I must confess: I found much of this chapter a little dry, at least at first. I also tend to find Zechariah’s prophecy in Luke 1 a little dry, too. To my shame, I am a child of my time and place who too often forgets my debt to God’s people in the past. I am a Gentile, after all. I stand in need of the warning Paul issued to his Roman Gentile readers: “Do not be arrogant… remember it is not you who support the root, but the root that supports you” (Rom. 11:18). But if I push past the dryness, brush the dust off the past, and feel the family of Abraham like a granite foundation under my feet, boredom turns to worship. What a merciful God! I can only exclaim with Paul, “Oh, the depth of the riches and wisdom and knowledge of God!” (Rom. 11:33).

Just as you really won’t understand very well who Christ is without reading the Old Testament, so you won’t understand the church as you ought if you only read the New Testament. The very first time that the word “church” appears in most English translations of the Bible is in Matthew 16:18: “I will build my church.” But even more important than the word church in this passage is the word Christ. Christ—or Messiah. It is the Messiah promised in the Old Testament who still today builds his church. “Your” church. The church you belong to today is the fulfillment of promises made to Abraham, Isaac, and Jacob.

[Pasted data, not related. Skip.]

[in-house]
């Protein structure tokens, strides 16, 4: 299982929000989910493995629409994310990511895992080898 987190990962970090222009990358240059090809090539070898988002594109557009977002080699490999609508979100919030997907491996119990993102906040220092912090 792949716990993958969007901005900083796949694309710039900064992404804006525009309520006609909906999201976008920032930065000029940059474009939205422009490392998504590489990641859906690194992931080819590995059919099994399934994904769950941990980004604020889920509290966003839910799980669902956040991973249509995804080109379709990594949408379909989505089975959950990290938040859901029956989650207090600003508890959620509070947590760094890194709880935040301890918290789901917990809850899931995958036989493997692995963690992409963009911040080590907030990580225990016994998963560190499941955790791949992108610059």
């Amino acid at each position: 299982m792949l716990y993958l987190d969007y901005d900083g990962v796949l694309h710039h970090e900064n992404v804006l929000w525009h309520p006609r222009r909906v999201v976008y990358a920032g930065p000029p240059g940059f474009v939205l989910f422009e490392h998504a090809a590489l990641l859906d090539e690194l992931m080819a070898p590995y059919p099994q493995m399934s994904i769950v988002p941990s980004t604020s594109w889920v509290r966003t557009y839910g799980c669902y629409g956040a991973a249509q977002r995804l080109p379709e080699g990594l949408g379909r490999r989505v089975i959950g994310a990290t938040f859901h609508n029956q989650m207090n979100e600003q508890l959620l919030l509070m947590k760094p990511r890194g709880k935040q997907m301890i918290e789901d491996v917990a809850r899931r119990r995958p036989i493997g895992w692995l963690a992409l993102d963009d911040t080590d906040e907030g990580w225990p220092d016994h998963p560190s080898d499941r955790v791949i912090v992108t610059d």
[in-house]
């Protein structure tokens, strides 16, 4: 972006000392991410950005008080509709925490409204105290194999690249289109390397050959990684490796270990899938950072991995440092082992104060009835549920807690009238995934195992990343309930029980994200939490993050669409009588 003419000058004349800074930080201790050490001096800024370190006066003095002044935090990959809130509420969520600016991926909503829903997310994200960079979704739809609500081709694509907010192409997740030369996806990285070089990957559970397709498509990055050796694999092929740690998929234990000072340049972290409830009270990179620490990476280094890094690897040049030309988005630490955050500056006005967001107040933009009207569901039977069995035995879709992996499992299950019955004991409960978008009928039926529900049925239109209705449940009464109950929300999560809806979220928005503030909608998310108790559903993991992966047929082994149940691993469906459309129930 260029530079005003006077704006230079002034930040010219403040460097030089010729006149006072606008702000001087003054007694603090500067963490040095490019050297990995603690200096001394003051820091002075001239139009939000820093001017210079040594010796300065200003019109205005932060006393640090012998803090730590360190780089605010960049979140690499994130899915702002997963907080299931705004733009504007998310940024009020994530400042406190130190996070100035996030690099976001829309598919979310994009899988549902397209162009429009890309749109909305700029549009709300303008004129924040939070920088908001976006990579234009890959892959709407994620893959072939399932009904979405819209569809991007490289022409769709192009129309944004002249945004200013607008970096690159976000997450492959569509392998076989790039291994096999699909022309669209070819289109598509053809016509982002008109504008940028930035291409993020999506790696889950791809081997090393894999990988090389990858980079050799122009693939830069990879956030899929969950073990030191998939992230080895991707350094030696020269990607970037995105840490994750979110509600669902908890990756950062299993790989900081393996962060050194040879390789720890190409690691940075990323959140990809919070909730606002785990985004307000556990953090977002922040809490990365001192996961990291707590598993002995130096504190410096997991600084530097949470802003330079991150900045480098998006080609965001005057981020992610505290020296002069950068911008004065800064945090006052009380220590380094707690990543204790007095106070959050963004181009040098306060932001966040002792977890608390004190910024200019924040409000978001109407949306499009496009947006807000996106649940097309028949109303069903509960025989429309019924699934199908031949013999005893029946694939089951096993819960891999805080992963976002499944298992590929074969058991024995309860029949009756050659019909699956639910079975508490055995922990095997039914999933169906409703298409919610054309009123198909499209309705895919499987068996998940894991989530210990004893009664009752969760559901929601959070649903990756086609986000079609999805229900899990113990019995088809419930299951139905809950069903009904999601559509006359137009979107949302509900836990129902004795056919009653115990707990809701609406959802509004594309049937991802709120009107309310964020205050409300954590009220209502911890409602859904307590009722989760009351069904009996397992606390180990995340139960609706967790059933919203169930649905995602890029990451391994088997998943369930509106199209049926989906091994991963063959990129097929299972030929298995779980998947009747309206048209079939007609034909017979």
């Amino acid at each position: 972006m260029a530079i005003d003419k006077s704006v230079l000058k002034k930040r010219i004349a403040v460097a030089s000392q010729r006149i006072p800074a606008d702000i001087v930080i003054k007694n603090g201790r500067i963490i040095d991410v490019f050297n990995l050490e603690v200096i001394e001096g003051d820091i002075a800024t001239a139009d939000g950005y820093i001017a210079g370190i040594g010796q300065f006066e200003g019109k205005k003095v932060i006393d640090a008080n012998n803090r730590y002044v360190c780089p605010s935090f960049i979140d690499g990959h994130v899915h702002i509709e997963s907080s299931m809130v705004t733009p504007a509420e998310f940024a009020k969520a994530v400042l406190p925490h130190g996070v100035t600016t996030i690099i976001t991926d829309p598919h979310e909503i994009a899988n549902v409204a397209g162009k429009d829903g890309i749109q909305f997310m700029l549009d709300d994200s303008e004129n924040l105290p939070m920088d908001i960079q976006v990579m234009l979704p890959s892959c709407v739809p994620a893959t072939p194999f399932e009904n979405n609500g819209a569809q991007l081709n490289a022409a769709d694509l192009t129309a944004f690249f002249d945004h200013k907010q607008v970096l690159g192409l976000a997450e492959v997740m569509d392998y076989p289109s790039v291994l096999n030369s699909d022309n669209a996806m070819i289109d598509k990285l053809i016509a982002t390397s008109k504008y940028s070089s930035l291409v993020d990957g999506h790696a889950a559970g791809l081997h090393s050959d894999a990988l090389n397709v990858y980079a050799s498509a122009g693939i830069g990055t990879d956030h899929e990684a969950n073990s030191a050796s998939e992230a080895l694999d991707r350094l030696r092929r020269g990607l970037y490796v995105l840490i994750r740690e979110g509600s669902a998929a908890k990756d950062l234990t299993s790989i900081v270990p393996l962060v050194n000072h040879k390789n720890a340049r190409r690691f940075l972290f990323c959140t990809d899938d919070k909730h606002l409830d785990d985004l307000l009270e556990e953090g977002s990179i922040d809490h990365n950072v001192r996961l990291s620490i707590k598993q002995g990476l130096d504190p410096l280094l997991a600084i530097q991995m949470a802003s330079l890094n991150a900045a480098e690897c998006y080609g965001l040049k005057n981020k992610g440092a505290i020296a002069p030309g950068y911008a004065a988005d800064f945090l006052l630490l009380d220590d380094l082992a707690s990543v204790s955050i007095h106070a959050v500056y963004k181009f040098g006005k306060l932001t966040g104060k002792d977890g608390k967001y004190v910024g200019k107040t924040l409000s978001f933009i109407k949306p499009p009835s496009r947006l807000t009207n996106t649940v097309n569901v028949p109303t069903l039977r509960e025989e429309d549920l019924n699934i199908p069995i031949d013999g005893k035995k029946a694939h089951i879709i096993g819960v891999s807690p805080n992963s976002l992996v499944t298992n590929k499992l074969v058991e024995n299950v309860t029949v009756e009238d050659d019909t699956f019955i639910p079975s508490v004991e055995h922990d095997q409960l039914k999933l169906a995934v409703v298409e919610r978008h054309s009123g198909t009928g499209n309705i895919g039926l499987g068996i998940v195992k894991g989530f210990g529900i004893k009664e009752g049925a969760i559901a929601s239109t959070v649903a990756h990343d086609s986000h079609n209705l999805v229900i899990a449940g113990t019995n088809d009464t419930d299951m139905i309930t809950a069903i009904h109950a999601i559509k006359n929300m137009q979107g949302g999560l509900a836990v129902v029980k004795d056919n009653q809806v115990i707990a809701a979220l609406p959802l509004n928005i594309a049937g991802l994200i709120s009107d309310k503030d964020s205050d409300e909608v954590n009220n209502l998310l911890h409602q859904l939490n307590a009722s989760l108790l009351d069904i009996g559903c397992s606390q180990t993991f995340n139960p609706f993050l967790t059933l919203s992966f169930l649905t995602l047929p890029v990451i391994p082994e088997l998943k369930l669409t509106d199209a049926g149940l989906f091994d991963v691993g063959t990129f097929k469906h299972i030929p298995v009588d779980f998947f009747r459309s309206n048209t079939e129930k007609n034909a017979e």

Ferguson discusses these matters under four main headings in this chapter: Covenant, Kingdom, Christ (Messiah), and Community.

This first chapter offers an exploration of some topics from the Old Testament and Jewish background which are important for understanding the Christian church and then a discussion of the New Testament development of these themes. The concepts of covenant, kingdom, and messiah provide the framework for the New Testament understandings of history and eschatology and so of the place of the community of the Christ in God’s purpose and plan…

These topics emphasize something of the theological perspective important for understanding the biblical doctrine of the church. God initiates the covenant relationship in calling a people [covenant]; God rules the affairs of human beings for the redemptive purpose of saving a people [kingdom]; God anoints (selects and empowers) his chosen representatives to lead his people [messiah]; and God’s goal is to build a community of people who acknowledge him as their God [community]. In the New Testament, these items are related to Jesus Christ. The new covenant is in Christ; the authority of kingship is now given to Christ; he is the anointed king [messiah]; and the church is the community of Christ. (pp. 1-2, bold added)